routing table. All failures are ungraceful. We make the simpli-fying assumption that communication delays due to a limitednumber of hops is much smaller than the average time intervalbetween joins, failures or stabilization events. However, we donot expect that the results will change much even if this werenot satisﬁed.
Averaging.
Since we are collecting statistics like the proba-bility of a particular ﬁnger pointer to be wrong, we need to re-peateachexperiment
100
timesbeforeobtainingwell-averagedresults. The total simulation sequential real time for obtainingthe results of this paper was about
1800
hours that was par-allelized on a cluster of
14
nodes where we had
N
= 1000
,
K
= 2
20
,
S
= 6
,
200
≤
r
≤
2000
and
0
.
25
≤
α
≤
0
.
75
.
3 The Analysis
3.1 Distribution of Inter-Node Distances
During churn, the inter-node distance (the difference betweenthe keys of two consecutive nodes) is a ﬂuctuating variable. Animportant quantity used throughout the analysis is the pdf of inter-node distances. We deﬁne this quantity below and statea theorem giving its functional form. We then mention threeproperties of this distribution which are needed in the ensuinganalysis. Due to space limitations, we omit the proof of thistheorem and the properties here and provide them in [4].
Deﬁnition 3.1
Let
Int
(
x
)
be the number of intervals of length
x
, i.e. the number of pairs of consecutive nodes which are sep-arated by a distance of
x
keys on the ring.
Theorem 3.1
For a process in which nodes join or leave withequal rates (and the number of nodes in the network is almost constant) independently of each other and uniformly on thering, The probability (
P
(
x
)
≡
Int
(
x
)
N
) of ﬁnding an intervalof length
x
is:
P
(
x
) =
ρ
x
−
1
(1
−
ρ
)
where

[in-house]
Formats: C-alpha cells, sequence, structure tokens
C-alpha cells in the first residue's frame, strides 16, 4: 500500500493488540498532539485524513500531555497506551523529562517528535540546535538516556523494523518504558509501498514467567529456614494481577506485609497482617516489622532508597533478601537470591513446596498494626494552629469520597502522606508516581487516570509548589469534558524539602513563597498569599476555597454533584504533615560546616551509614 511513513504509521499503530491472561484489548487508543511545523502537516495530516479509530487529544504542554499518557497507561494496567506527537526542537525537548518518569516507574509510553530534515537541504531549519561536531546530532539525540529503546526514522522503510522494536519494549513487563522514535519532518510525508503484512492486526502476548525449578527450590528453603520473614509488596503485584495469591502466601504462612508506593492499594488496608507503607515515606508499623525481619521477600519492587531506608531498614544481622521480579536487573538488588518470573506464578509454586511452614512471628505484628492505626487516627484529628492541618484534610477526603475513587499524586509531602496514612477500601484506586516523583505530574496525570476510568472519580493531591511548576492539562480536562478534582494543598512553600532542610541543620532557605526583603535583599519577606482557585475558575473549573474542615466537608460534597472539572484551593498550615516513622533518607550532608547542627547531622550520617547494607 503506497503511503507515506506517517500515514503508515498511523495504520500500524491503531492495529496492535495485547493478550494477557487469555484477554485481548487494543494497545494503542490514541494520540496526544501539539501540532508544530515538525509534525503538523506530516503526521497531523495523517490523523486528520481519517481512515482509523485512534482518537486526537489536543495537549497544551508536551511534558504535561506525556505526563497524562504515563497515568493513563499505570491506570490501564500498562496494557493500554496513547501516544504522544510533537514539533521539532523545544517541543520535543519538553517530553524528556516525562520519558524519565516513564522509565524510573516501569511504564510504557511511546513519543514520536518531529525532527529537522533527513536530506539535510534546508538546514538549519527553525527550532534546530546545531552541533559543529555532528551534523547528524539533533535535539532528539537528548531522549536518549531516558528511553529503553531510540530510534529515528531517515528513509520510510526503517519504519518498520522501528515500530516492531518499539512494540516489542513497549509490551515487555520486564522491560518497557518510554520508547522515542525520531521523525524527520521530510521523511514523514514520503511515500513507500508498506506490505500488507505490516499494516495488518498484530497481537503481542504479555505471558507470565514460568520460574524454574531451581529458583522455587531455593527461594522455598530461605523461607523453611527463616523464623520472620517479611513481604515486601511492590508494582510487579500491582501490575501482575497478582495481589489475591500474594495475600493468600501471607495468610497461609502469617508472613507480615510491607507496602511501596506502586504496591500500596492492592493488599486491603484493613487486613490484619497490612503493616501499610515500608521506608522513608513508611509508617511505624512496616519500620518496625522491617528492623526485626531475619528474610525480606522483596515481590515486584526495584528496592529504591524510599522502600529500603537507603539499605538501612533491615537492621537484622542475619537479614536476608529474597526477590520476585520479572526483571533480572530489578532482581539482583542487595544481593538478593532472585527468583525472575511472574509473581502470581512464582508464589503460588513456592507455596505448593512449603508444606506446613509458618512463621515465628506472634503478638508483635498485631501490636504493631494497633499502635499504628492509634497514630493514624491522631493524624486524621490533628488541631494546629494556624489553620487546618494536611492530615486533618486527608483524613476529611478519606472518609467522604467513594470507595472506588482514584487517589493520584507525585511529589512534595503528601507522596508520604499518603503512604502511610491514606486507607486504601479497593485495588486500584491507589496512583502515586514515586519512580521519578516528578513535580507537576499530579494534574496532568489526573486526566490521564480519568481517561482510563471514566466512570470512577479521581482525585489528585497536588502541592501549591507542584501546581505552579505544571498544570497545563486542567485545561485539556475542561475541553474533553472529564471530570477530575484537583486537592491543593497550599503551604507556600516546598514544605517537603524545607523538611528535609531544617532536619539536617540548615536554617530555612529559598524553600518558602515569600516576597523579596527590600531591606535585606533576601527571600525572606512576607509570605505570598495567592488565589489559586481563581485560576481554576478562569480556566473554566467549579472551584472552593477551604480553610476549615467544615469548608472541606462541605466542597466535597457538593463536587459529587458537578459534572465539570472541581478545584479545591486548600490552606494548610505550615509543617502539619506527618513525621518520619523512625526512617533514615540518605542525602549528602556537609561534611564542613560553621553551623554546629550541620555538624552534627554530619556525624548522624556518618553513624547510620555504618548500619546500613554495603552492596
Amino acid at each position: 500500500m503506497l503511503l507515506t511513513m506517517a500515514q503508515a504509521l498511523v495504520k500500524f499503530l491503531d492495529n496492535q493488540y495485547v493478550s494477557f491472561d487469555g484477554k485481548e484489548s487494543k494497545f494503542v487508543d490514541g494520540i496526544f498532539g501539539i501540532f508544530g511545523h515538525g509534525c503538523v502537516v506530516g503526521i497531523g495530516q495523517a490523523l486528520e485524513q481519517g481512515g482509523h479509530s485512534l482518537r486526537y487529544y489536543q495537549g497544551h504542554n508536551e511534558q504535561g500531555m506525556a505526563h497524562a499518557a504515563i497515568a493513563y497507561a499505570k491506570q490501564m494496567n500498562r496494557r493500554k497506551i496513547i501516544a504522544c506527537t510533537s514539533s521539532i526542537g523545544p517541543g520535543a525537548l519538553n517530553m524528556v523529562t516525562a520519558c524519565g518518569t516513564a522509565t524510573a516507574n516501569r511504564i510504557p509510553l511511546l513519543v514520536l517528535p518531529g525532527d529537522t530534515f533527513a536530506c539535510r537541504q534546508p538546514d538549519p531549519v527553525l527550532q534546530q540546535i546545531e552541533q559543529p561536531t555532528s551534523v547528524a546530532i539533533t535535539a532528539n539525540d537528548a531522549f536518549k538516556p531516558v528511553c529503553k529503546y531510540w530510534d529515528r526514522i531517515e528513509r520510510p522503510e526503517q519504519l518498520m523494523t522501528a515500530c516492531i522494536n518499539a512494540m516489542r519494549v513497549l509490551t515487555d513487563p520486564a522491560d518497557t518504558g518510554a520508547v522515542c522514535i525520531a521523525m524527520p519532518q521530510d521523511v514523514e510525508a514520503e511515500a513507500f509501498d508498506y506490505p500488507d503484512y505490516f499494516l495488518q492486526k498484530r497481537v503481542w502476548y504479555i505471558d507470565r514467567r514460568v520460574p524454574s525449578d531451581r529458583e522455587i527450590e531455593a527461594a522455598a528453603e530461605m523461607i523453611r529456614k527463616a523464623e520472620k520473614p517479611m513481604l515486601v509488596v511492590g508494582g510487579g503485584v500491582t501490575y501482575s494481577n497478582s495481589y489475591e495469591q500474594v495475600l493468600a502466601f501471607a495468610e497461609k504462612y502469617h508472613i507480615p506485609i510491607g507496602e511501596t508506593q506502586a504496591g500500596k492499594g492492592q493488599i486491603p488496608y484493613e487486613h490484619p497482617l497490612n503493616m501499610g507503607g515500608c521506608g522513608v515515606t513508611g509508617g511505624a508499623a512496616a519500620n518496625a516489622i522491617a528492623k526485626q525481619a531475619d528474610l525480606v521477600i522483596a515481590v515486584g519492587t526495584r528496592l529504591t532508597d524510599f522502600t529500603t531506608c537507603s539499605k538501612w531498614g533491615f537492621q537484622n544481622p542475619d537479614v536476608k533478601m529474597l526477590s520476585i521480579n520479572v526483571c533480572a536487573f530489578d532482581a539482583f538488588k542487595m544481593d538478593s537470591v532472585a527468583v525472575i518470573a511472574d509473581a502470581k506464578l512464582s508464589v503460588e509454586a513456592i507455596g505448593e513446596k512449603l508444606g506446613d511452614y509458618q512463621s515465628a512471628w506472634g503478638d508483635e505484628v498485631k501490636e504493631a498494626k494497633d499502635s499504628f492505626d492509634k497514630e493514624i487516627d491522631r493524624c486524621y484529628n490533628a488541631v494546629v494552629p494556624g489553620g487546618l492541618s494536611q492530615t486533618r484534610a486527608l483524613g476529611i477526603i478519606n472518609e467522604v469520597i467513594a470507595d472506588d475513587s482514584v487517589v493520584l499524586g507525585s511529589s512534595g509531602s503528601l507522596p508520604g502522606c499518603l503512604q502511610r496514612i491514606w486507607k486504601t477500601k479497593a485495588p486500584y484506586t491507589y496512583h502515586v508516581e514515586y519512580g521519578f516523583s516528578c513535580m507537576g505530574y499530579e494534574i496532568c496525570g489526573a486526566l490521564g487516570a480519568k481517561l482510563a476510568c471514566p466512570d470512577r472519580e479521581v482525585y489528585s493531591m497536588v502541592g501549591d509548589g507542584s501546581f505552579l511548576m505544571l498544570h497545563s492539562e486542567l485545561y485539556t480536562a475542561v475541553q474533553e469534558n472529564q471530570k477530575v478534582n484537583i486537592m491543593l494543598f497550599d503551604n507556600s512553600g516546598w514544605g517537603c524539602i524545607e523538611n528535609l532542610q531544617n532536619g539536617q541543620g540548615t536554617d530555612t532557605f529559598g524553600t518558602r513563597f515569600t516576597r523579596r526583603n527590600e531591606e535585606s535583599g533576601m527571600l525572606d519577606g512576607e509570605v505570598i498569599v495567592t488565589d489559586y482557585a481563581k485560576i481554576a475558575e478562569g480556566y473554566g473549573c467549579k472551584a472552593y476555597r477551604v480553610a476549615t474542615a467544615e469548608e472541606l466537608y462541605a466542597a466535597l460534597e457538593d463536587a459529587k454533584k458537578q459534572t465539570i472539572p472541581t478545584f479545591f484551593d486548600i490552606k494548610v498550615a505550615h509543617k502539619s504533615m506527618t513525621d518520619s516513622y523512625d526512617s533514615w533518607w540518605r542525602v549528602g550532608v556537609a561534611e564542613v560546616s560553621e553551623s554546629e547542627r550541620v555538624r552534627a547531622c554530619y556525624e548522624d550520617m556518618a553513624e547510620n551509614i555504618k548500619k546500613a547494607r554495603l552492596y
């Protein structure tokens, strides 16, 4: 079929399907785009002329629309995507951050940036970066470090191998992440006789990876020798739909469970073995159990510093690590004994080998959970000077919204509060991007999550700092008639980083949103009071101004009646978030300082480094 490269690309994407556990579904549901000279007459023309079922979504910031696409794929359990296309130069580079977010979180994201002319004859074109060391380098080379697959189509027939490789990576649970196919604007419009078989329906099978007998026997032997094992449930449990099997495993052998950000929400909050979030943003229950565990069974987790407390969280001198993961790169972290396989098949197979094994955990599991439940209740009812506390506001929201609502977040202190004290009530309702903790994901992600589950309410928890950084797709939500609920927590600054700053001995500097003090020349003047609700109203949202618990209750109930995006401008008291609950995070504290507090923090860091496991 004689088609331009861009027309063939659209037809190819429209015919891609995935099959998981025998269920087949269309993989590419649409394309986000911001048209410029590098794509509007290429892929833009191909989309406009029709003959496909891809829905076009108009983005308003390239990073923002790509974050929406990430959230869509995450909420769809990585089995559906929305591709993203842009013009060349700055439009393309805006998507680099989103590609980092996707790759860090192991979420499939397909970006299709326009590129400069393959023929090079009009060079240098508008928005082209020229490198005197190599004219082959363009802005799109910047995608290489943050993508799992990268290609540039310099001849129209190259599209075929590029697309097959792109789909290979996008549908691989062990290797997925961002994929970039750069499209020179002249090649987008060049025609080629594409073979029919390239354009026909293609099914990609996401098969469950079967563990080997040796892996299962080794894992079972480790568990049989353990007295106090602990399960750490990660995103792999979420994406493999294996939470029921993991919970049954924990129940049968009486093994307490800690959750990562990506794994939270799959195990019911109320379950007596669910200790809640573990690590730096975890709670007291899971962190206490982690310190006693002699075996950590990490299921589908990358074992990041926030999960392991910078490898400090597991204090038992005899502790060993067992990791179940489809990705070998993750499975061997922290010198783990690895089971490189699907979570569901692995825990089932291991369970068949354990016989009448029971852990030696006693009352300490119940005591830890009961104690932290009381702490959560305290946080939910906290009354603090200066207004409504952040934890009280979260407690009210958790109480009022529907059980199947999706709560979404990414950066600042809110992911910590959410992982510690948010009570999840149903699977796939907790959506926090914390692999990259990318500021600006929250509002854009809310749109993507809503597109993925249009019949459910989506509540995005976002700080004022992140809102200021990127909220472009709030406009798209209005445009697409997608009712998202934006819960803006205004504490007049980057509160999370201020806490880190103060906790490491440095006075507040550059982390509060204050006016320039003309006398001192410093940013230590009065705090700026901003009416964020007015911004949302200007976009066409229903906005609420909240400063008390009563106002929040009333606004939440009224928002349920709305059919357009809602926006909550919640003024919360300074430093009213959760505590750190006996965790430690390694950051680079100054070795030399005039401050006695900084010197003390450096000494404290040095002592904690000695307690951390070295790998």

ρ
=
K−
N
K
and
1
−
ρ
=
N
K
The derivation of the distribution
P
(
x
)
is independent of anydetails of the Chord implementation and depends solely on the join and leave process. It is hence applicable to any DHT thatdeploys a ring.
Property 3.1
For any two keys
u
and
v
, where
v
=
u
+
x
,let
b
i
be the probability that the ﬁrst node encountered inbe-tween these two keys is at
u
+
i
(where
0
≤
i < x
−
1
). Then
b
i
≡
ρ
i
(1
−
ρ
)
. The probability that there is deﬁnitely atleast one node between
u
and
v
is:
a
(
x
)
≡
1
−
ρ
x
. Hence the condi-tional probability that the ﬁrst node is at a distance
i
given that there is atleast one node in the interval is
bc
(
i,x
)
≡
b
(
i
)
/a
(
x
)
.
Property 3.2
The probability that a node and atleast oneof its immediate predecessors share the same
k
th
ﬁnger is
p
1
(
k
)
≡
ρ
1+
ρ
(1
−
ρ
2
k
−
2
)
. This is
∼
1
/
2
for
K
>>
1
and
N <<
K
.Clearly
p
1
= 0
for
k
= 1
. It is straightforward (though tedious) to derive similar expressions for
p
2
(
k
)
the probability that a node and atleast two of its immediate pre-decessors share the same
k
th
ﬁnger,
p
3
(
k
)
and so on.
Property 3.3
We can similarly assess the probability that the join protocol (see previous section) results in further replica-tion of the
k
th
pointer. That is, the probability that a newly joined node will choose the
k
th
entry of its successor’s ﬁnger table as its own
k
th
entry is
p
j
oin
(
k
)
∼
ρ
(1
−
ρ
2
k
−
2
−
2
)+(1
−
ρ
)(1
−
ρ
2
k
−
2
−
2
)
−
(1
−
ρ
)
ρ
(2
k
−
2
−
2)
ρ
2
k
−
2
−
3
. The function
p
j
oin
(
k
) = 0
for small
k
and
1
for large
k
.
0 0.005 0.01 0.015 0.02 0.025 0.03 0.035 0.04 200 400 600 800 1000 1200 1400 1600 1800 2000
w
1
( r ,
α
) , d
1
( r ,
α
)
Rate of Stabilisation /Rate of failure (r=
λ
s
/
λ
f
)w
1
(r,0.25) Simulationw
1
(r,0.5) Simulationw
1
(r,0.75) Simulationw
1
(r,
0.25
) Theoryw
1
(r,
0.5
) Theoryw
1
(r,
0.75
) Theoryd
1
(r,0.75) Simulationd
1
(r, 0.75) Theory 0 0.002 0.004 0.006 0.008 0.01 0.012 0.014 0.016 0.018 0.02 0.022 200 400 600 800 1000 1200 1400 1600 1800 2000
I ( r ,
α
)